ON the morning after the 2007 provincial election, the dawn of the "Doer Dynasty" was proclaimed in this newspaper.
Easily re-elected as premier the previous evening, Gary Doer had won a stunning third majority victory, taking 36 seats in the provincial election and consigning the Progressive Conservative and Liberal parties to another four long, demoralizing years in opposition.
Yet the impressiveness of Doer's third-term victory -- something no other premier since Duff Roblin has accomplished -- was far more fleeting than the term "dynasty" implies.
For something to be described as a dynasty, it must be able to endure beyond a single individual, continuing from one successor to the next despite whatever trials and tribulations may emerge in the future.
In that sense, the party that presently governs this province hardly qualifies as a dynasty. Rather, it is an impressive-looking political fortress, yet one that may turn out to be built entirely on a foundation of sand.
Either one of Doer's would-be successors, Greg Selinger or Steve Ashton, will inherit a party that owes far too much of its recent political success to the populist charm of its outgoing leader. Resounding numbers of Manitobans have consistently backed "Gary Doer and Today's NDP" for the past decade, giving the party three majority governments and an ever-increasing share of seats in the Manitoba legislature. But there is absolutely no guarantee voters in this province will back Doer's successor with the same vigour and enthusiasm that they have shown for the outgoing premier.
True, the NDP appears to be safely ensconced in power for now, and the early polling returns suggest the party's overall popularity has not significantly changed since Doer announced he was stepping down and taking up residence at the Canadian Embassy in Washington, D.C.
There is no guarantee this trend will last, however -- and if past history and present rhetoric are any guide, it won't.
There has only been one true political dynasty in Manitoba history. The Liberal-Progressive coalition that governed Manitoba from 1922 to 1958 produced two seamless transitions in the party's leadership. However, the dynasty of premiers John Bracken, Stuart Garson and Douglas Campbell offers no template for the present-day New Democrats, as it included stretches where the leaders of several parties governed the province collectively and declared it would take a "non-partisan" approach to governing.
Today, with the electorate polarized between the NDP and Progressive Conservative party, and with both parties extolling the individual merits of its respective leaders, the choice for Manitobans in the next election is much starker.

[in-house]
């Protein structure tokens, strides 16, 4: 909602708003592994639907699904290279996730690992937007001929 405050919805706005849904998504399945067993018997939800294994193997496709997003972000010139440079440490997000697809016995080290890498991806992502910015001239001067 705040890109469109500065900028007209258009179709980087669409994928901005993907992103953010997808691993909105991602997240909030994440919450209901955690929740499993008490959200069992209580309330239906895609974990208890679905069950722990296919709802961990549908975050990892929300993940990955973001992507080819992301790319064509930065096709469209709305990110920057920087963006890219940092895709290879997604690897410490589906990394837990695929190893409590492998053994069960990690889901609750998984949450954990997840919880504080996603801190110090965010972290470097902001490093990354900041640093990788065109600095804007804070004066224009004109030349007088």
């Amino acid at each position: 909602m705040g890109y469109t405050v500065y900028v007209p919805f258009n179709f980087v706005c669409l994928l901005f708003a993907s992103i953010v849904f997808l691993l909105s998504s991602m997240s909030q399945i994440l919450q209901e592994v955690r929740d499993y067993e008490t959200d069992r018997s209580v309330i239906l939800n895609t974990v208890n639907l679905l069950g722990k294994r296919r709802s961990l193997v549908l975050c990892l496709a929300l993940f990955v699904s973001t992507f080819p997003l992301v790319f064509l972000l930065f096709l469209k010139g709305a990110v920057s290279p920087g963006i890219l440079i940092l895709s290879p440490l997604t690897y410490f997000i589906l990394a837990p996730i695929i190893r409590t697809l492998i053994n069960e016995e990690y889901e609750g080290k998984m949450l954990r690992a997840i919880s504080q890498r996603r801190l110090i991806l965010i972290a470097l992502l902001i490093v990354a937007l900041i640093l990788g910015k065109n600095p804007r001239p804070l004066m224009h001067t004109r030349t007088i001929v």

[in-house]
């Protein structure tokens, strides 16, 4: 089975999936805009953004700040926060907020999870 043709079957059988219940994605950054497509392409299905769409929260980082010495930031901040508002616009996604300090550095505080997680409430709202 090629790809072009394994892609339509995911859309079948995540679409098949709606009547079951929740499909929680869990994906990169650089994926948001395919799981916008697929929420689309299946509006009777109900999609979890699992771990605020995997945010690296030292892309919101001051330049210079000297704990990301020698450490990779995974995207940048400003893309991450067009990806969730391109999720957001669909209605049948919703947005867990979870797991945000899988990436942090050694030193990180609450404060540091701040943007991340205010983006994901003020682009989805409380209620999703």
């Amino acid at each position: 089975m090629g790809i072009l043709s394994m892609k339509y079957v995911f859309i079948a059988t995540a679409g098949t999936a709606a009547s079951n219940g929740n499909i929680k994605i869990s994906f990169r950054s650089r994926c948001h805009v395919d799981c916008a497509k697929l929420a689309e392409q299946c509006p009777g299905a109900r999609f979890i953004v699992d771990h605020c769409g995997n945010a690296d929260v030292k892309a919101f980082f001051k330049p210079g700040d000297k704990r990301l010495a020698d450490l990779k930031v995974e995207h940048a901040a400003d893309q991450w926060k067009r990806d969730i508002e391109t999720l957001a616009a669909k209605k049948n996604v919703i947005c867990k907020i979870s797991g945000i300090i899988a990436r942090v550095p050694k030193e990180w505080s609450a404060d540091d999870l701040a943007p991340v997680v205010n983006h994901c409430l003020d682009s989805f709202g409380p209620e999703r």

Add to that the fact no single party has won four majority governments since the First World War, and you have a situation where it will be quite difficult for the next leader of the NDP to secure his party a fourth term in office.
Continuing the dynasty would have been hard enough for even a politician of Doer's calibre, but it would seem his successor is going to have an especially difficult time winning that fourth term.
First, both Selinger and Ashton will struggle to connect with the voters of this province in the way that Doer did. They not only lack his folksy, populist charm, but also likely lack the same finely tuned political antennae that are sensitive enough to grasp what Manitobans want and don't want from their government.
This was always going to be a handicap for whoever succeeded Doer, but it will be especially difficult for the next NDP leader since Manitoba's New Democrats have relied upon charismatic leaders more popular than their party to sell Manitobans on the merits of an NDP government.
As well, judging by the debates waged during the recent leadership campaign, the party is about to shift further left upon Doer's departure.
With Selinger, the province's finance minister for the past decade, now publicly dismissive of the need to run balanced budgets every year and Ashton keen to spend millions upon millions to move the Weston rail yards and build a new high-speed transit line to Transcona, the NDP appears set to abandon any semblance of fiscal caution and start spending like the New Democrats of old.
When the Manitoba NDP gets away from its winning formula -- selling a populist leader and governing in a cautious, risk-averse manner -- it is likely to alienate voters and hand government back to the Progressive Conservatives by default.
This happened in the 1980s, when it mismanaged the province's finances in such a way that it drove the party to a third-place finish in the 1988 election.
Should the winning candidate steer the party further left and fail to connect with Manitobans as Doer did, the Tories will be itching to face either Selinger or Ashton in the next provincial election, as both men appear willing to depart from the cautious, pragmatic approach that marked the Doer decade, and put the NDP onto far-less-firm political ground.
As modern political parties become less defined by their core principles and more by the personal style and whims of whomever happens to lead them at a given time, even the most enduring political dynasties are one retirement or a few bad decisions away from collapse. (Just ask the federal Liberals).
If the NDP dynasty comes crashing to an end two years from now, the Doer era will appear to be an interregnum -- an aberration made possible by personal popularity and pragmatism rather than an enduring testament to the party's strength in Manitoba.
The former editorial page editor of the Brandon Sun, Curtis Brown is currently a graduate student in political science at the University of Manitoba who writes about local and provincial politics on his blog, Endless Spin Cycle (endlessspin.blogspot.com).